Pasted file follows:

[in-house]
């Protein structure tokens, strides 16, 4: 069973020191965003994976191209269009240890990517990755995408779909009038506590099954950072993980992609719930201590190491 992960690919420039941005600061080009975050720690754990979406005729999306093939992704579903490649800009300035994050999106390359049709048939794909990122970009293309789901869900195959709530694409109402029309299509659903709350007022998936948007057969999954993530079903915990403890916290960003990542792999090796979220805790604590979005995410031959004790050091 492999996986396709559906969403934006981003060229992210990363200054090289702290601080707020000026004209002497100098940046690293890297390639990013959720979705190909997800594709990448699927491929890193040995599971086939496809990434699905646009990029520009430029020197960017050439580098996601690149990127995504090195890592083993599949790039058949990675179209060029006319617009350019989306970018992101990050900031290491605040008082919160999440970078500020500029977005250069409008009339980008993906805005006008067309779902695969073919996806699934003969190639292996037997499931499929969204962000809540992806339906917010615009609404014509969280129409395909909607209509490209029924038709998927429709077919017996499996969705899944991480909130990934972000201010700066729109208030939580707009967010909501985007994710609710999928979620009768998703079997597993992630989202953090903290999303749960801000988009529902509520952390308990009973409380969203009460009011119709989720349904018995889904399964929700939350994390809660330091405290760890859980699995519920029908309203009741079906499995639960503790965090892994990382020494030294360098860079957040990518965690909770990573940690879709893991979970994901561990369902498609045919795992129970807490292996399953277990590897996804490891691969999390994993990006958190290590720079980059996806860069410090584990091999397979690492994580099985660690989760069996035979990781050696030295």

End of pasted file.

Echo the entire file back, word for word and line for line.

[in-house]
């Protein structure tokens, strides 16, 4: 069973020191965003994976191209269009240890990517990755995408779909009038506590099954950072993980992609719930201590190491 992960690919420039941005600061080009975050720690754990979406005729999306093939992704579903490649800009300035994050999106390359049709048939794909990122970009293309789901869900195959709530694409109402029309299509659903709350007022998936948007057969999954993530079903915990403890916290960003990542792999090796979220805790604590979005995410031959004790050091 492999996986396709559906969403934006981003060229992210990363200054090289702290601080707020000026004209002497100098940046690293890297390639990013959720979705190909997800594709990448699927491929890193040995599971086939496809990434699905646009990029520009430029020197960017050439580098996601690149990127995504090195890592083993599949790039058949990675179209060029006319617009350019989306970018992101990050900031290491605040008082919160999440970078500020500029977005250069409008009339980008993906805005006008067309779902695969073919996806699934003969190639292996037997499931499929969204962000809540992806339906917010615009609404014509969280129409395909909607209509490209029924038709998927429709077919017996499996969705899944991480909130990934972000201010700066729109208030939580707009967010909501985007994710609710999928979620009768998703079997597993992630989202953090903290999303749960801000988009529902509520952390308990009973409380969203009460009011119709989720349904018995889904399964929700939350994390809660330091405290760890859980699995519920029908309203009741079906499995639960503790965090892994990382020494030294360098860079957040990518965690909770990573940690879709893991979970994901561990369902498609045919795992129970807490292996399953277990590897996804490891691969999390994993990006958190290590720079980059996806860069410090584990091999397979690492994580099985660690989760069996035979990781050696030295």